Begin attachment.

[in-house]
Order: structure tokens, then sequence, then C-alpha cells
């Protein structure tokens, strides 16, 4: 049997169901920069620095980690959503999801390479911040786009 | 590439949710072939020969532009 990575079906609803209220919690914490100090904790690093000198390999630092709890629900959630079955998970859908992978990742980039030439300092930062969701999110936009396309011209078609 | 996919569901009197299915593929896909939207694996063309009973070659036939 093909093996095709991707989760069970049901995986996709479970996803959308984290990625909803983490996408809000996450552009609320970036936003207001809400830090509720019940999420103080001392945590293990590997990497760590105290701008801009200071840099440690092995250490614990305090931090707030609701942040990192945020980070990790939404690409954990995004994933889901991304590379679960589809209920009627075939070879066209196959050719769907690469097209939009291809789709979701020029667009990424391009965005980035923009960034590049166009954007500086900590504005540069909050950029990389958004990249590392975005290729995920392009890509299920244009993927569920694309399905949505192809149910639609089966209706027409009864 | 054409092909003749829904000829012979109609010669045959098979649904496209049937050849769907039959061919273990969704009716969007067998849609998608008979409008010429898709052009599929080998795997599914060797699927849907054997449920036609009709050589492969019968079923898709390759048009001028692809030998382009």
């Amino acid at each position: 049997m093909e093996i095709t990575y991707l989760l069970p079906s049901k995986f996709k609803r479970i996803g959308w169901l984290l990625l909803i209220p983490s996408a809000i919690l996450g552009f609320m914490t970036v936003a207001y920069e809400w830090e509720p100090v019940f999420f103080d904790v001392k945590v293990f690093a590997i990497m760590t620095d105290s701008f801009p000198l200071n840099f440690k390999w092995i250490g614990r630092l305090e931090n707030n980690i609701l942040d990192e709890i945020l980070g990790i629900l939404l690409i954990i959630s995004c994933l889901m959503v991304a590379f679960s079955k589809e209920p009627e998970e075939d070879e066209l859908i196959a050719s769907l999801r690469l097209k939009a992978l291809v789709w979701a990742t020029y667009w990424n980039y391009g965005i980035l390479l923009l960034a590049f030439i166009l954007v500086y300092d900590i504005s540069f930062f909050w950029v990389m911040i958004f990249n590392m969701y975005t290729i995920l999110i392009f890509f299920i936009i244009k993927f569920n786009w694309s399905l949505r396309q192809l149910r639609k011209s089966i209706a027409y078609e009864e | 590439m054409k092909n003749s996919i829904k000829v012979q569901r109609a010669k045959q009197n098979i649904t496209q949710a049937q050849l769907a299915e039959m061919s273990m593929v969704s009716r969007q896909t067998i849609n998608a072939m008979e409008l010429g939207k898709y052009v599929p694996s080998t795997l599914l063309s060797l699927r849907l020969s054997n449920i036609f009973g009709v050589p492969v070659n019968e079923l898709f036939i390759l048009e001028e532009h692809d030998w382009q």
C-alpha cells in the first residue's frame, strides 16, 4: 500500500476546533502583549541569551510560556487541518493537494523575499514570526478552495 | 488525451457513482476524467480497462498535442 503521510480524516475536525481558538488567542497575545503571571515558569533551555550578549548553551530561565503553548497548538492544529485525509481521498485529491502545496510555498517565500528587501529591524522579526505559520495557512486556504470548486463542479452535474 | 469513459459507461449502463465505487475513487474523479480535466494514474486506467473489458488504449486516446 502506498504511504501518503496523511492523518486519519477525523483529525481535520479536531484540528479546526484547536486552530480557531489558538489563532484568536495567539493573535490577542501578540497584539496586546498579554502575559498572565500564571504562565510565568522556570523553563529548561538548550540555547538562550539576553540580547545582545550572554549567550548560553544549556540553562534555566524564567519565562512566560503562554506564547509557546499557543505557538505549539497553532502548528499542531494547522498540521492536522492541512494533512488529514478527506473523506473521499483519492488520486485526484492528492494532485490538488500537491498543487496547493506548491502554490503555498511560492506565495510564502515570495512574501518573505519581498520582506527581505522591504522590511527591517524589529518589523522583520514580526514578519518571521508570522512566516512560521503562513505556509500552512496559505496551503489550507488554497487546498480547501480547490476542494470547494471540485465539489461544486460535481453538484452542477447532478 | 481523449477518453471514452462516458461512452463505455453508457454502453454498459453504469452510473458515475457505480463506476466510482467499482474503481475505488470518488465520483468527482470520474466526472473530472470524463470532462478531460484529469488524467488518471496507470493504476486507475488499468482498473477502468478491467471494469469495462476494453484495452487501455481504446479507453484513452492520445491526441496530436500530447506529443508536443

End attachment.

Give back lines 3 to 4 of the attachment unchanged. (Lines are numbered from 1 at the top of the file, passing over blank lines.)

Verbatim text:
């Protein structure tokens, strides 16, 4: 049997169901920069620095980690959503999801390479911040786009 | 590439949710072939020969532009 990575079906609803209220919690914490100090904790690093000198390999630092709890629900959630079955998970859908992978990742980039030439300092930062969701999110936009396309011209078609 | 996919569901009197299915593929896909939207694996063309009973070659036939 093909093996095709991707989760069970049901995986996709479970996803959308984290990625909803983490996408809000996450552009609320970036936003207001809400830090509720019940999420103080001392945590293990590997990497760590105290701008801009200071840099440690092995250490614990305090931090707030609701942040990192945020980070990790939404690409954990995004994933889901991304590379679960589809209920009627075939070879066209196959050719769907690469097209939009291809789709979701020029667009990424391009965005980035923009960034590049166009954007500086900590504005540069909050950029990389958004990249590392975005290729995920392009890509299920244009993927569920694309399905949505192809149910639609089966209706027409009864 | 054409092909003749829904000829012979109609010669045959098979649904496209049937050849769907039959061919273990969704009716969007067998849609998608008979409008010429898709052009599929080998795997599914060797699927849907054997449920036609009709050589492969019968079923898709390759048009001028692809030998382009």
């Amino acid at each position: 049997m093909e093996i095709t990575y991707l989760l069970p079906s049901k995986f996709k609803r479970i996803g959308w169901l984290l990625l909803i209220p983490s996408a809000i919690l996450g552009f609320m914490t970036v936003a207001y920069e809400w830090e509720p100090v019940f999420f103080d904790v001392k945590v293990f690093a590997i990497m760590t620095d105290s701008f801009p000198l200071n840099f440690k390999w092995i250490g614990r630092l305090e931090n707030n980690i609701l942040d990192e709890i945020l980070g990790i629900l939404l690409i954990i959630s995004c994933l889901m959503v991304a590379f679960s079955k589809e209920p009627e998970e075939d070879e066209l859908i196959a050719s769907l999801r690469l097209k939009a992978l291809v789709w979701a990742t020029y667009w990424n980039y391009g965005i980035l390479l923009l960034a590049f030439i166009l954007v500086y300092d900590i504005s540069f930062f909050w950029v990389m911040i958004f990249n590392m969701y975005t290729i995920l999110i392009f890509f299920i936009i244009k993927f569920n786009w694309s399905l949505r396309q192809l149910r639609k011209s089966i209706a027409y078609e009864e | 590439m054409k092909n003749s996919i829904k000829v012979q569901r109609a010669k045959q009197n098979i649904t496209q949710a049937q050849l769907a299915e039959m061919s273990m593929v969704s009716r969007q896909t067998i849609n998608a072939m008979e409008l010429g939207k898709y052009v599929p694996s080998t795997l599914l063309s060797l699927r849907l020969s054997n449920i036609f009973g009709v050589p492969v070659n019968e079923l898709f036939i390759l048009e001028e532009h692809d030998w382009q």